Treasure Cruisin' with Miracle Grow

Hello and welcome to Treasure Cruisin'! With Ixalan's release, we have a few new cards to toy around with in Modern. The cards that affect Modern in a new set are often few and far between, with only a handful of cards seeing top-tier play in any given set. But sometimes, a new card can be the last piece that makes a brew function properly. Today's deck is the latter. While not a new strategy, Miracle Grow has only been a flash in the pan during Simic Evolve's brief time in the limelight. That was several years ago, and faded into more obscurity as time went on. To add to this, Gitaxian Probe's banning was a crippling blow to tempo decks in the format. Thanks to the printing of Deeproot Champion however, budget tempo is possible once again. This week's deck clocks in at just over $100 (USD), and if you happen to have been an avid drafter for many years, you probably have most of these cards already. I present to you: Modern Miracle Grow!

Miracle Grow is a green/blue tempo deck that wants to resolve a threat while keeping the opponent off their game plan. Tempo decks have existed for a long period of time, starting with Turbo-Xerox in 1997. Miracle Grow sprung to life in 2001's Extended environment thanks to the printing of Quirion Dryad. Over the years the deck went through numerous iterations, utilizing cards such as Werebear, Mystic Enforcer, and other threshold cards to make their threats relevant in the late game. Our version is no different. The basic idea is that our tempo game also makes our threats more powerful, turning them into powerful haymakers over the course of a few turns. To start us off, we should discuss what we use to win the game.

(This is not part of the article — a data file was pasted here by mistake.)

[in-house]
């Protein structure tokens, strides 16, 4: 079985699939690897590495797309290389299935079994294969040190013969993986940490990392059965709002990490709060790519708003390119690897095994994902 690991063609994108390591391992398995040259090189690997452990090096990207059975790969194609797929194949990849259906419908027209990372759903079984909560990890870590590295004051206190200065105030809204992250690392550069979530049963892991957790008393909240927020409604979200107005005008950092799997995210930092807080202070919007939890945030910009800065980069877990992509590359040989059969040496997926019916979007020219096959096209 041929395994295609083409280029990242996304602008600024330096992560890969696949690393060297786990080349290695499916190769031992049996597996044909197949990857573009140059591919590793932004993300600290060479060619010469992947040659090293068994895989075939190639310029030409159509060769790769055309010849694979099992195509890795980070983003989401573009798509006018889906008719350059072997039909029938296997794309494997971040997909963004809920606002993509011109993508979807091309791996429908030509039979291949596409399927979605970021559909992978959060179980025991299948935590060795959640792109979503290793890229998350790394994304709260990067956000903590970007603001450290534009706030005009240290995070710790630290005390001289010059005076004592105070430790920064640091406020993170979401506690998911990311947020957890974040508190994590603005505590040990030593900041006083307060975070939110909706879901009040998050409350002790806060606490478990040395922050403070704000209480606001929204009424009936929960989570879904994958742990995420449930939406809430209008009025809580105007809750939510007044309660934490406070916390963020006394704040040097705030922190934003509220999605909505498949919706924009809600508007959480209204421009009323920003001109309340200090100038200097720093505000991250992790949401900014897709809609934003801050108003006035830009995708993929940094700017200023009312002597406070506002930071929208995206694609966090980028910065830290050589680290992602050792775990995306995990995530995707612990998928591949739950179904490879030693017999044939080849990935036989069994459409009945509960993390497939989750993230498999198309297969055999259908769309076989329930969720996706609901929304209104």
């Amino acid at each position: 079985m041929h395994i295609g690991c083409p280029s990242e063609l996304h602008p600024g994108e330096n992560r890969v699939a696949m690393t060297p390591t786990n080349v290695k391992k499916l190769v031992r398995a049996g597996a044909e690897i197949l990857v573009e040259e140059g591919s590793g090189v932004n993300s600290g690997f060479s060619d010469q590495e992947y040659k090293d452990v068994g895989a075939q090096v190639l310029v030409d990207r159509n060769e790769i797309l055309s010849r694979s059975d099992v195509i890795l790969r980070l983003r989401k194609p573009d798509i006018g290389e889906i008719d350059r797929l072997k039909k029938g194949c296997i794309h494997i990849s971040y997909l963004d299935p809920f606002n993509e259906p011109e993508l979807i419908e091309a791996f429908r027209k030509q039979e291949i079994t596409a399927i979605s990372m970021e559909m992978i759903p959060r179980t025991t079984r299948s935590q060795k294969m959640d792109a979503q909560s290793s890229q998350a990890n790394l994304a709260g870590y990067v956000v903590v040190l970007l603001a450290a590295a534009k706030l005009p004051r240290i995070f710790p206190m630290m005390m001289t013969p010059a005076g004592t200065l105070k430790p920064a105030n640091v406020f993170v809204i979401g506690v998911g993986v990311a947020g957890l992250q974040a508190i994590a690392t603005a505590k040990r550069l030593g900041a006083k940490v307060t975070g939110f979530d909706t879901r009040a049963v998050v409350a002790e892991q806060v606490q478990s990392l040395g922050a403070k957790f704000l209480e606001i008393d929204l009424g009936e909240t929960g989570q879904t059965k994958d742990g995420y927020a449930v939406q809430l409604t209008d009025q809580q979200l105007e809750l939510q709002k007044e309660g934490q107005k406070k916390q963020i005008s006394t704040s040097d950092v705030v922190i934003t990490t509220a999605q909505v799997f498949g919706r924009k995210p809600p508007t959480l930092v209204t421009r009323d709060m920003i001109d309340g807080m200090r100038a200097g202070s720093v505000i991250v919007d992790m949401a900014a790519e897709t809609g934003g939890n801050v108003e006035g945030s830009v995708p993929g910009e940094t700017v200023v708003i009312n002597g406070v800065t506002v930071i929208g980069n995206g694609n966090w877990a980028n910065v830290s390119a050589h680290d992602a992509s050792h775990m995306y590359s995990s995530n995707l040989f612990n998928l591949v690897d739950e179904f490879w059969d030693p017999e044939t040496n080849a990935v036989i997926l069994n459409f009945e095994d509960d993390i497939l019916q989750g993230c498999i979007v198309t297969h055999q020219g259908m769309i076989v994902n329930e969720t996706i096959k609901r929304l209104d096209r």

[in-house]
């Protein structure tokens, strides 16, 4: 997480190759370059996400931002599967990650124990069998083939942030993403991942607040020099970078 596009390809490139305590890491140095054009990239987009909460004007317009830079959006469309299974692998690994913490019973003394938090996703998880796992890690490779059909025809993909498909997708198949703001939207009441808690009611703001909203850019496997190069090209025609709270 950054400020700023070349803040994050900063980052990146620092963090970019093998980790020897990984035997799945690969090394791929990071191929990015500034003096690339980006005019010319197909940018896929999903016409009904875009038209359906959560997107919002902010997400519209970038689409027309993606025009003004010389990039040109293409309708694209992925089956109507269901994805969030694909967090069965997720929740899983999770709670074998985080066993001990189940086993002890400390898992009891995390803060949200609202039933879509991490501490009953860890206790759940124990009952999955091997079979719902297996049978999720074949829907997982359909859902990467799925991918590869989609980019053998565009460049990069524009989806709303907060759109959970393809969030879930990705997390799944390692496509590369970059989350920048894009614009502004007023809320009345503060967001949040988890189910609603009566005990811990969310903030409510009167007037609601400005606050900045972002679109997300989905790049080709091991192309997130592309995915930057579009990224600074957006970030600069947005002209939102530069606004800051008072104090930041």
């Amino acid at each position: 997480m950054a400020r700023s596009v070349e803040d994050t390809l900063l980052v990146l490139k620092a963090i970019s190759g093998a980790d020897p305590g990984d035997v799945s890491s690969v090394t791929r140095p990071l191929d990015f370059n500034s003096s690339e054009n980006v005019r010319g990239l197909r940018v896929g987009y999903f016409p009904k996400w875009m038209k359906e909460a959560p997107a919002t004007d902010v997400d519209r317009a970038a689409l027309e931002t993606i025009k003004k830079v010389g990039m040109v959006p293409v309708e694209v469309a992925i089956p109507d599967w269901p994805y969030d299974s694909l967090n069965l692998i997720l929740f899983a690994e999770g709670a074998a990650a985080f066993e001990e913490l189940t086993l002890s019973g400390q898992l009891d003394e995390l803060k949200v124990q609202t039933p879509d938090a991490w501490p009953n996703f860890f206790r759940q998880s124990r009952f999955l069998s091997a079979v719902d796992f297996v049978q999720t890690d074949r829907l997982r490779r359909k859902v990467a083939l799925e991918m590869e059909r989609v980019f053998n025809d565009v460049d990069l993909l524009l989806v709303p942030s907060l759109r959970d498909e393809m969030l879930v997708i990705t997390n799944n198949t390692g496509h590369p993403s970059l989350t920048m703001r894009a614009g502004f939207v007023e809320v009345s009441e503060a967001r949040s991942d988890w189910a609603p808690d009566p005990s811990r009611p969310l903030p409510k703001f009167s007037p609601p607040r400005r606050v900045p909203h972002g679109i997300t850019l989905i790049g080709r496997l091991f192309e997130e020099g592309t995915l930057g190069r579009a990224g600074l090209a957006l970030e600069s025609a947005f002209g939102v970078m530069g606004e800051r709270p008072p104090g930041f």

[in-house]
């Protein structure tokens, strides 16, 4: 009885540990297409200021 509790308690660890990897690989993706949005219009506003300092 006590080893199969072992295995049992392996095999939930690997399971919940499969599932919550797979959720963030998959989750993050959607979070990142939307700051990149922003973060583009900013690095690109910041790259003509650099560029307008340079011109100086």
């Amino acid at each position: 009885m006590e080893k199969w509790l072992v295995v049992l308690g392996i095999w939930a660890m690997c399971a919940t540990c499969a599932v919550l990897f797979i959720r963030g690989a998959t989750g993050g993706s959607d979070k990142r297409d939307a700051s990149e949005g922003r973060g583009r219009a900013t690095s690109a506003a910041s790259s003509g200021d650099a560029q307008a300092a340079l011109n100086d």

At the bottom of the curve, we have Delver of Secrets. The card needs no real introduction; Delver has been ubiquitous to tempo strategies since its printing. Tempo decks have an arsenal of cheap, effective instants and sorceries, making the issue of transforming Delver trivial. Once it transforms, it becomes a 3/2 flying beatstick that outclasses almost every creature at its mana cost. As a testament to its power,

Evan Erwin created a masterpiece about how Delver has influenced every constructed format it is legal in. It revolutionized tempo strategies in every format, and that influence is still felt in Modern. The tempo all-star deserves inclusion, and we play the full four copies because of how many games we can win off the back of a flipped Delver.